The NSA Probably Really, Really Wants a Quantum Computer.  “When you have large quantum systems, they end up acting classically… So the real challenge is building a big enough quantum system so it can do the calculations you want, but so it remains quantum. It’s this kind of conflicting goal.”

Five of The Most Symmetrical Objects in the World, from Gravity Probe B’s quartz gyroscope rotors to obsidian ear plugs.

MagnetoSperm, or sperm-inspired robots, swim in response to an oscillating magnetic field. (I.S.M. Khalil / GUC & S. Misra / University of Twente)

MagnetoSperm: A tiny swimming robot inspired by human sperm.

Plasmonic nanoantennas: hot spots for molecules. The accurate placement of molecules into gaps between gold nanoantennas enables ultrahigh-sensitivity molecular detection.

NASA’s Interface Region Imaging Spectrograph watched a magnetic eruption in the solar corona, giving us the most intimate view of the creation of a CME yet.   Related: Amazing NASA video shows the sun erupting in unprecedented detail: “we are amazed at how violent of a place this region is.”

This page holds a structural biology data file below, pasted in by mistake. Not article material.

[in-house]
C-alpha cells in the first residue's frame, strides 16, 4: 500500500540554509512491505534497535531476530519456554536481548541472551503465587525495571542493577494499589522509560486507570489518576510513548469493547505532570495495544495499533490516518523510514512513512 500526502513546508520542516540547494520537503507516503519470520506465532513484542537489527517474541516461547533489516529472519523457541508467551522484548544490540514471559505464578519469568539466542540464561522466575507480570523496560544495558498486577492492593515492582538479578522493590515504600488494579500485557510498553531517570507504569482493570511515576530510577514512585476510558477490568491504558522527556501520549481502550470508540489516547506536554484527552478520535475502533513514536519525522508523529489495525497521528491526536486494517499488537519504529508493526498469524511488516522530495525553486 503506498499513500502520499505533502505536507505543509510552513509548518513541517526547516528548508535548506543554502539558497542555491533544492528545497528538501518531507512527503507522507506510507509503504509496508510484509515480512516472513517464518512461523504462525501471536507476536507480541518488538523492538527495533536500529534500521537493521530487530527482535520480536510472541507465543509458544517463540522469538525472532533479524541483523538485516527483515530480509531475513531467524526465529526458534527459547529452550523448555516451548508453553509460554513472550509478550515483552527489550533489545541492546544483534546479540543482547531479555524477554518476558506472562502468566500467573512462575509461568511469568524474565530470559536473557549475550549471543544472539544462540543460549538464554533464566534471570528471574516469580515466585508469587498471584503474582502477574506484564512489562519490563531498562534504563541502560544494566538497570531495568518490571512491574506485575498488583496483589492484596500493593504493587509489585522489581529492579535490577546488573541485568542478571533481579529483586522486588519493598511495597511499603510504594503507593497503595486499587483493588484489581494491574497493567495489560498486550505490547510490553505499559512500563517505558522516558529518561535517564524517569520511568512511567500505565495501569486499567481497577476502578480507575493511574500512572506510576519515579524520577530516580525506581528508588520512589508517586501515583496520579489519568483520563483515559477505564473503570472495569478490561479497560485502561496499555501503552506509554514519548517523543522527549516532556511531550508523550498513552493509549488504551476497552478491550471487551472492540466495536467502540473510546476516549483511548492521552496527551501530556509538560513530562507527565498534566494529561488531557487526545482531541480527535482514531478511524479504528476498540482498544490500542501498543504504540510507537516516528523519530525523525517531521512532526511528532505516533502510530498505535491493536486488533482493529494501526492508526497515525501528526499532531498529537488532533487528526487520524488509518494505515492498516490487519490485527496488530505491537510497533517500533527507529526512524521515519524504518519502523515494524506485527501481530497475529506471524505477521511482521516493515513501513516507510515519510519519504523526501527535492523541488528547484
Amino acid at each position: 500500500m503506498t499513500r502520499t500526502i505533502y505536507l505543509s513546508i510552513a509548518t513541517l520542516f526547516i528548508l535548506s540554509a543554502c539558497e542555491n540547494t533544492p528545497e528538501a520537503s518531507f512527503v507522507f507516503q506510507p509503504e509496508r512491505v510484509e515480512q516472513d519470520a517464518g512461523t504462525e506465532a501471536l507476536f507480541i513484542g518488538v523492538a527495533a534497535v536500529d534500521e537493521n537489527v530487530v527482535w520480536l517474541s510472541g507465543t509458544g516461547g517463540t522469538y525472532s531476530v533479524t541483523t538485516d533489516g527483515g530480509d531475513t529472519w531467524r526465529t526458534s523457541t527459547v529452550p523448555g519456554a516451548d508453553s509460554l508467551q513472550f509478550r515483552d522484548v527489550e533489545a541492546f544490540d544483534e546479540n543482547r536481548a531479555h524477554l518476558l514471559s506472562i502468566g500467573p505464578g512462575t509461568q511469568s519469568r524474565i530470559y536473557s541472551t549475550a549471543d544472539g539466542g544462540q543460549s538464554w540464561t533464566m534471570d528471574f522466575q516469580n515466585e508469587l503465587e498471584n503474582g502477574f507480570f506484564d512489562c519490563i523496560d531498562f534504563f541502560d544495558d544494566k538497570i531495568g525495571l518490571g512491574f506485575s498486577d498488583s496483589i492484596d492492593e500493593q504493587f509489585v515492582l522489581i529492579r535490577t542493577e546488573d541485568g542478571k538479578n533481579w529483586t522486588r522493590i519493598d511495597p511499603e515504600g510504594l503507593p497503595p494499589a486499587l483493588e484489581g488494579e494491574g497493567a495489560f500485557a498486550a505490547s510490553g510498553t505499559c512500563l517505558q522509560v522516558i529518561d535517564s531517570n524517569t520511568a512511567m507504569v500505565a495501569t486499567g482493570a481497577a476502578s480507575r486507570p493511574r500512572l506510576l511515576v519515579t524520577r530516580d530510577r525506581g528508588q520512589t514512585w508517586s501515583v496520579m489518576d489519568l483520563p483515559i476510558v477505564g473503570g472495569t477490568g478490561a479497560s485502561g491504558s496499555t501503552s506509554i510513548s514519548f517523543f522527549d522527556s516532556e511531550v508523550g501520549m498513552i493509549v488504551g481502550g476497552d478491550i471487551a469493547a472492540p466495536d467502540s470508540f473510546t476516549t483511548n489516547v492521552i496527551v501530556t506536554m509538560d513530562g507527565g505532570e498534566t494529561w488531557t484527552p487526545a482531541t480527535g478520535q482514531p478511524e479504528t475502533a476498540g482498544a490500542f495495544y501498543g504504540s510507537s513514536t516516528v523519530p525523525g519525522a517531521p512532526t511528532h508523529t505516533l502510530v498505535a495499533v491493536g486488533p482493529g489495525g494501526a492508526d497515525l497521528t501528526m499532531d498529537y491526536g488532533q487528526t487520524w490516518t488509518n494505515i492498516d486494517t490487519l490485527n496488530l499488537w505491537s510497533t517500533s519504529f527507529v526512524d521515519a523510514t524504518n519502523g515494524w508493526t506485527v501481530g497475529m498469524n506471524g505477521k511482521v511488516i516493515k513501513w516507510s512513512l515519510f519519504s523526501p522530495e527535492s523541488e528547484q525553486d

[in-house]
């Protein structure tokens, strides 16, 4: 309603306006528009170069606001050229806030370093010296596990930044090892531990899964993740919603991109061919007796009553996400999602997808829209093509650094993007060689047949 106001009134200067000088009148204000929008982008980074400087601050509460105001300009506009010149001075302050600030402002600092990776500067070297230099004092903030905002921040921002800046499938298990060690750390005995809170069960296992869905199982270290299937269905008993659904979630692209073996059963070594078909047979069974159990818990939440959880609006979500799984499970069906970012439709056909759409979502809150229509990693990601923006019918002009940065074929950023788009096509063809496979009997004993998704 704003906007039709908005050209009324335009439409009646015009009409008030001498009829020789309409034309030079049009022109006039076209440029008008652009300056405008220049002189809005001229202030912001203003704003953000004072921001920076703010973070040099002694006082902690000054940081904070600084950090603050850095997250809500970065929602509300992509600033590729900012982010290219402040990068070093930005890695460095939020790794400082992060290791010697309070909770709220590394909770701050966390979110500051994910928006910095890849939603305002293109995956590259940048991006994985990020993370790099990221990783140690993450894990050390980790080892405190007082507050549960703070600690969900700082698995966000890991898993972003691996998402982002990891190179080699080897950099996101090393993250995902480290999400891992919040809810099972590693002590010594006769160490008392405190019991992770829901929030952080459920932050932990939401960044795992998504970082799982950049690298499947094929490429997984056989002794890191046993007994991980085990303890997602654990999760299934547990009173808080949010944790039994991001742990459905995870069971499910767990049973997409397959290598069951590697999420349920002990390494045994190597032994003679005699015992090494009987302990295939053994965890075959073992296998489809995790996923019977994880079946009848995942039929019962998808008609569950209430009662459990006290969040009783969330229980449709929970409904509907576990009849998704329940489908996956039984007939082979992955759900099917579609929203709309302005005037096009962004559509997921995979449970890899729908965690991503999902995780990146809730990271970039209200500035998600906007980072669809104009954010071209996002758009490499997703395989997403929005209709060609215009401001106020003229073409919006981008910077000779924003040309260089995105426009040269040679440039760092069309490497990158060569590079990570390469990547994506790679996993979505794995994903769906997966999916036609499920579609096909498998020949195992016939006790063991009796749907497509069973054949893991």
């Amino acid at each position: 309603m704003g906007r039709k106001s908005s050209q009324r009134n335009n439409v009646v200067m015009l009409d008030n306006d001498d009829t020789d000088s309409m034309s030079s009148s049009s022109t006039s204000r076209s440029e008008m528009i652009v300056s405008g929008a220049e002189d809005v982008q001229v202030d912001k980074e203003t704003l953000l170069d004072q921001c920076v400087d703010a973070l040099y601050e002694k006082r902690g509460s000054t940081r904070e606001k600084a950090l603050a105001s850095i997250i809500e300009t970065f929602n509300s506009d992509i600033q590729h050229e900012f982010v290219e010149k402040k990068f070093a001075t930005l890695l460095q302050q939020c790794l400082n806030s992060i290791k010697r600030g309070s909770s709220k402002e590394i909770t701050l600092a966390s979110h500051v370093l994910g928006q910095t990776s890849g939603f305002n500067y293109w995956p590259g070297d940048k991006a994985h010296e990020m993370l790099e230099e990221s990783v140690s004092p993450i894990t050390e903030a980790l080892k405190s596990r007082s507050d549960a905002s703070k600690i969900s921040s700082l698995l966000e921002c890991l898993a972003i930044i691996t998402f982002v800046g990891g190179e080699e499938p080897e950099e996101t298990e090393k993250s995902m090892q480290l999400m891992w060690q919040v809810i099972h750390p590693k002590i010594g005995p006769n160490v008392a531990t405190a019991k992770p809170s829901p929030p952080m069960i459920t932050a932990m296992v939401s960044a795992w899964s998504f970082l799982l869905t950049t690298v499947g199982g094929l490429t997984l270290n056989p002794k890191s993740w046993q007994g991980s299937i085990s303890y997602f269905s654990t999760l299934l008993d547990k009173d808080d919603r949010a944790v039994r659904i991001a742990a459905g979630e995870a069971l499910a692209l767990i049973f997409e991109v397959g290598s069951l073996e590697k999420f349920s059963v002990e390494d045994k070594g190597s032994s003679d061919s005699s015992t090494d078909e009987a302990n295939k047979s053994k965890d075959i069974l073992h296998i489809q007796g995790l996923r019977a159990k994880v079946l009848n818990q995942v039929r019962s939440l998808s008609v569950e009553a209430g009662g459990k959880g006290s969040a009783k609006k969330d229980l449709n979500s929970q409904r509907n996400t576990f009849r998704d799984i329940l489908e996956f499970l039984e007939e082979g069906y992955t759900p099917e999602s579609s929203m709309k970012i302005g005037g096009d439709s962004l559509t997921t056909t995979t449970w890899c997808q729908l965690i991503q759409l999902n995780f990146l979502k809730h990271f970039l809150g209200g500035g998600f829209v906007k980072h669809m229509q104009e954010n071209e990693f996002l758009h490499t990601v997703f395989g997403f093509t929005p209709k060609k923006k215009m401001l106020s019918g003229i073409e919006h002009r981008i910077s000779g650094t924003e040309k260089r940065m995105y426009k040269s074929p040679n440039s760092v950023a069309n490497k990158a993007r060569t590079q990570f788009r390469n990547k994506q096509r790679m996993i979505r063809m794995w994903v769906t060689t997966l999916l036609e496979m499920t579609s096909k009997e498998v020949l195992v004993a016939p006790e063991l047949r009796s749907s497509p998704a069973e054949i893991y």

Challenger, Columbia and the Nature of Calamity. On Jan. 28, 1986, seven astronauts “slipped the surly bonds of earth to touch the face of God.” America’s space program was never the same. Worth watching the entire 20-minute video.

NASA Plans to Test Flying Saucer Over Hawaii. “Technically, NASA’s new toy is called the Low Density Supersonic Decelerator (LDSD)… The LDSD will collect data about landing heavy payloads on Mars and other planetary surfaces.”  Related: NASA is About to Test a Mega-Parachute at the Edge of Space – If it works, we’ll be a step closer to a human on Mars.

Oobleck: The Bizarre Liquid That Sometimes Acts Like a Solid (technically a non-Newtonian fluid).

Inspired by the wreck of the ship Medusa in 1816, physicist Augustin Fresnel, who had fought his way from obscurity to a position as one of France’s leading theoretical physicists, committed himself to building better lighthouses.

Gravity Versus the Standard Model. Per Jon Butterworth in the Guardian: “Einstein’s general relativity, and quantum field theory in the Standard Model of particle physics, have different spheres of influence. Uniting them is one of the big challenges of physics. But at an everyday level, they are influenced by spheres in the same way.”

MINOS experimental result narrows field for sterile neutrinos. Data collected stacks evidence against the existence of these theoretical particles.

The Physics of Yo-Yos: “low friction is the key to sleeping.”